As music fans we’re always on the hunt for new sounds and creators. Through Highsnobiety Soundsystem Co-signs we’re connecting with the next generation of artists that we’re excited about. These are the origin stories of those pushing boundaries and shaping the future of music culture.
Where: Los Angeles
For Fans Of: Ty Dolla $ign, 6LACK, Buddy
Playlisted: “Overrated,” “Pressure,” “Be Alone”
At the beginning of December, those approaching the corner of Melrose Ave and Spaulding Ave in Fairfax, Los Angeles were struck with the declaration that “I ain’t heard one bad Blxst song.” It’s unlikely that many will have disagreed with the statement on the billboard overhead.
Blxst is Los Angeles’ worst kept secret. He’s the artist you itch to tell your friends about; as a result, his music was passed around the globe this year via word of mouth, while he sat home and watched. Despite acclaim for his debut project No Love Lost, an international fanbase, tracks on Hollywood movie soundtracks, and support from a host of musicians and sports personalities, he’s yet to even play a headline show in his hometown.
“Once a certain amount of people start speaking about you, then it becomes a trend,” says Blxst from his living room sofa early one morning. “So now it’s kind of a cool thing to listen to Blxst, which I’m aware of, but also that spreads out of LA as well… I’m building a foundation instead of shooting straight to the top. Which I appreciate, because it’s a real support system.”
While many musicians concern themselves with building big moments and going viral, Blxst would rather chip away with consistent quality. That mentality was part of his musical DNA before he ever thought about recording. He remembers his mother’s neo-soul leaning record collection – D’Angelo, Lauryn Hill and Jill Scott – and made his own lifelong connection to music when she picked up a copy of Kanye West’s Graduation. “Most of my favorite artists have a good catalog,” he says. “Even when we see the Verzuz battles it’s all based off catalog. And I just wanna start my classics now. I wanna be able to perform these songs ten years from now, and I wanna keep putting that quality out.”
Blxst’s music-making journey began at 13, when his family had relocated to the Inland Empire in Southern California after his sister was jumped, and his mother wanted to keep her only boy safe. While adapting to his new environment, he channelled feelings of isolation into creativity. “You feel like the oddball. It kinda made me go into my shell. It made me keep to myself and find out who I am as an individual,” he recalls.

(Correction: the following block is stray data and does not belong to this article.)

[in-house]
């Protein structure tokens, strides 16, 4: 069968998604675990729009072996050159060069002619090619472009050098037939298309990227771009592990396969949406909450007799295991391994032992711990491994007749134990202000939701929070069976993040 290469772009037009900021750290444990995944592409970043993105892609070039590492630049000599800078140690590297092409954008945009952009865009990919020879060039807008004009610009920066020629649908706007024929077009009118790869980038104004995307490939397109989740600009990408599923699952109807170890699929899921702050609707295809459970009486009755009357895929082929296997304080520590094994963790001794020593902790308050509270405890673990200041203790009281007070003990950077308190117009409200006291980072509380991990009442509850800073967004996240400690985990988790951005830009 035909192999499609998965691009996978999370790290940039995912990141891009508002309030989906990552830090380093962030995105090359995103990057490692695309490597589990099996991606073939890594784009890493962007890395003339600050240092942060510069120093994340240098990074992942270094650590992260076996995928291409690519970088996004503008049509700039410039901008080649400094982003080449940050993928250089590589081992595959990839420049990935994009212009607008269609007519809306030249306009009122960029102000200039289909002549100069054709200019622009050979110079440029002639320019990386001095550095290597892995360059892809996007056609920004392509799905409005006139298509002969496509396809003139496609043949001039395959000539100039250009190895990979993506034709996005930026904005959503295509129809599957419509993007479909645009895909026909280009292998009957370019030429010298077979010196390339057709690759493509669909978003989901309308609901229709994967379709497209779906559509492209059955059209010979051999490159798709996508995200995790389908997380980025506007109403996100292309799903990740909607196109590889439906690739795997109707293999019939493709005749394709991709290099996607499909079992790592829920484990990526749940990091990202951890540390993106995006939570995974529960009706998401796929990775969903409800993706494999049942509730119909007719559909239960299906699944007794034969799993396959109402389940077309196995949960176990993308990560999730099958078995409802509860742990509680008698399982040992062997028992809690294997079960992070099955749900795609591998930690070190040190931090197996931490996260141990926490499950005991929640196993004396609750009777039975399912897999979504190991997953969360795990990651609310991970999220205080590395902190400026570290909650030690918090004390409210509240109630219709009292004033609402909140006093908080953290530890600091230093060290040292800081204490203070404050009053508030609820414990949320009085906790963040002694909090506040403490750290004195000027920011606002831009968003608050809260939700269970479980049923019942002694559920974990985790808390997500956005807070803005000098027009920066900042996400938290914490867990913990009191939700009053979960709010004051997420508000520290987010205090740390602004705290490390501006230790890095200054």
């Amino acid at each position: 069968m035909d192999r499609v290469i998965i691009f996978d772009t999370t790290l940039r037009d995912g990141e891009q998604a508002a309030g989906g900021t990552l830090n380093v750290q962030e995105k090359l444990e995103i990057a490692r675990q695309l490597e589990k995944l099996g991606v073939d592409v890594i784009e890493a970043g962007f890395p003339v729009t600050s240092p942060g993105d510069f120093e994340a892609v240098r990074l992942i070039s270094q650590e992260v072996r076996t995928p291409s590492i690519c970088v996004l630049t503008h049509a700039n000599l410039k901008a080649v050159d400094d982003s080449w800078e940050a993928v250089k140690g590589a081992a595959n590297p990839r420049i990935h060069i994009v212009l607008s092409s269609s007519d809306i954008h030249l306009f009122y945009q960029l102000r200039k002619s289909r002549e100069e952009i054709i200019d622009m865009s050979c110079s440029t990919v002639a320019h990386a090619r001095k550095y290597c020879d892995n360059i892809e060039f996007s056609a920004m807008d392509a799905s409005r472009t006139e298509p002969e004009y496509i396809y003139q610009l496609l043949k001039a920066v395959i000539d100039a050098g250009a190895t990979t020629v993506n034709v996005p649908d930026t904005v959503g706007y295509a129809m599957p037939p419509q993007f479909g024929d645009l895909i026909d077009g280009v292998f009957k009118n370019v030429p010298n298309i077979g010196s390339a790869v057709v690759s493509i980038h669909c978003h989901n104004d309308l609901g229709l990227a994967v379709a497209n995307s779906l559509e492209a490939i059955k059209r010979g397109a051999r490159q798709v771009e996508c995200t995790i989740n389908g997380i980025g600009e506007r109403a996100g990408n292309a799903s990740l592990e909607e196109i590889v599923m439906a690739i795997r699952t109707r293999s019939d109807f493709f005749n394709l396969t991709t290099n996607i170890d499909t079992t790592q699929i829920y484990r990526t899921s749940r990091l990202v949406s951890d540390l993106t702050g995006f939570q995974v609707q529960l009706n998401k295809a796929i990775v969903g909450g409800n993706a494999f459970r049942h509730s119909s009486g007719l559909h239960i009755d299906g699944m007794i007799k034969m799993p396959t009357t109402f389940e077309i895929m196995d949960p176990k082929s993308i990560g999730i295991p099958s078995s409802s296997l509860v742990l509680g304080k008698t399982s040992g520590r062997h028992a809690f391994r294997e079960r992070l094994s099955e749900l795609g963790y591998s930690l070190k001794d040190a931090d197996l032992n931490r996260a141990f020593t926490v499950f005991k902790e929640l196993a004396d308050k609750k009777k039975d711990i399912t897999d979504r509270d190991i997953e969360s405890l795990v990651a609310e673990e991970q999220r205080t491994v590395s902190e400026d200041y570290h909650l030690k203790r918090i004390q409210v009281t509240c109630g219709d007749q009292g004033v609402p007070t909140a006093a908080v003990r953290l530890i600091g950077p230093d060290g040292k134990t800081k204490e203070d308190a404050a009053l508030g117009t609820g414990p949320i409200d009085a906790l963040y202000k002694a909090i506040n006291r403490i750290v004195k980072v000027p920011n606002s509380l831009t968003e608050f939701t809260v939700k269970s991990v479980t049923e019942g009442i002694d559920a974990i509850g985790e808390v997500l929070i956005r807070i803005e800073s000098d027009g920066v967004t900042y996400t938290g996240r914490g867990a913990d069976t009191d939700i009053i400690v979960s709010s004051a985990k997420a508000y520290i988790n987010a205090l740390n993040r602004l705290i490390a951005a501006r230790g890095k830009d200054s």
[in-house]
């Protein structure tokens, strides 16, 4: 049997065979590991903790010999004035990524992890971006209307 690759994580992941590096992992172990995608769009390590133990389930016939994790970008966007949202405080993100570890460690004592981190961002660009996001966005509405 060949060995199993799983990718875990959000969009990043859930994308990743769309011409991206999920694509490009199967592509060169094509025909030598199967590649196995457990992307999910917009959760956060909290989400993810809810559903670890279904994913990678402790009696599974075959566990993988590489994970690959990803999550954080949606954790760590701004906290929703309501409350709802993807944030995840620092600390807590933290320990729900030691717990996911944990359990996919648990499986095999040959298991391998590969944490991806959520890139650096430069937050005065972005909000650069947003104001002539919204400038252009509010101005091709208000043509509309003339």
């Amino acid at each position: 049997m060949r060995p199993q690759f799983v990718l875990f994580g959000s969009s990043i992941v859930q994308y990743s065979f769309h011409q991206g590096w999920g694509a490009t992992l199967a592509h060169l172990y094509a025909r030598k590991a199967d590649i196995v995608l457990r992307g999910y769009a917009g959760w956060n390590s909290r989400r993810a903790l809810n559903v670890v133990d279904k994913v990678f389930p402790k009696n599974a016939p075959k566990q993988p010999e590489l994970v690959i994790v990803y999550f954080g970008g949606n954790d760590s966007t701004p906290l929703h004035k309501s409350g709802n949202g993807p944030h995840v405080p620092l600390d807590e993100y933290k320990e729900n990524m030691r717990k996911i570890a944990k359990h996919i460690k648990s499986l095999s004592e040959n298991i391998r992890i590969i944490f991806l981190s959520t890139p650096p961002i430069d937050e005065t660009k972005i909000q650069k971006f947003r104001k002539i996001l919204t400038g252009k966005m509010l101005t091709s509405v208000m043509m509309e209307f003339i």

With a laptop that his father gave him (and a USB mic procured from a pawn shop), he’d make the most of whatever free 14-day trial software he could get his hands on, devouring YouTube tutorials on recording, beat-making, post-production and graphic design. No Love Lost continues in this DIY vein. Blxst admits that his setup hasn’t changed all that much since his teens, and the majority of the project was recorded at home. “I can create in any circumstance: I’m used to recording in my room and building from nothing,” he says. “I plug my aux into my laptop and I just vibe out.”
Shot by photographer Brandon Hicks, No Love Lost’s cover art depicts the intimacy and vulnerability of Blxst’s creative process: in the candid monochromatic portrait, Blxst looks as though the weight of the world is on his shoulders, while his hair is being braided by his son’s mother. The project is a snapshot of an artist in pursuit of his dream, on the verge of making it, documenting the highs and lows of his experience as they happen in real time. “It’s easier to be authentic, because you don’t have to try,” says Blxst. “Once you get past that wall of not caring what other people think, then you can just feel free to spill it all out, and it’s actually rewarding at the same time too. It was like therapy, making this project. I was going through a lot mentally, and to let it out was much needed.”
Finding the balance of career and family has been the most difficult thing he’s had to deal with in his pursuit of musical success – and that conflict burns at the core of the record. “I’m still learning, but that’s definitely been the biggest challenge so far,” he confesses. Testament to just how fine that balance can be, Blxst would often find himself recording with his son on his lap. “When I’m in the studio he come in trying to press keys and stuff, so he’s always around,” he says, laughing. “Man, it’s annoying, first and foremost. But you can’t let that inspiration die. When I feel inspired I don’t care what’s going on. I gotta work. So even if that’s having to put him on my lap while I’m working, then that’s just what it is.”
While he felt confident in his debut, Blxst admits that he wasn’t expecting the overwhelming response that No Love Lost received – prompting the expansion of the project for its deluxe edition. “I’m proud of just being able to stay true – actually tell a story, speak on events that I really went through, and actually get a good reception off of it,” he reflects. Now he just wants to take the music, that’s translated from his living room across the world, to the live stage: “Creating a buzz in your own city, the first thing you want to do is headline a show,” he concludes. “And I haven’t been able to do that yet, which is top on my priority list for sure.”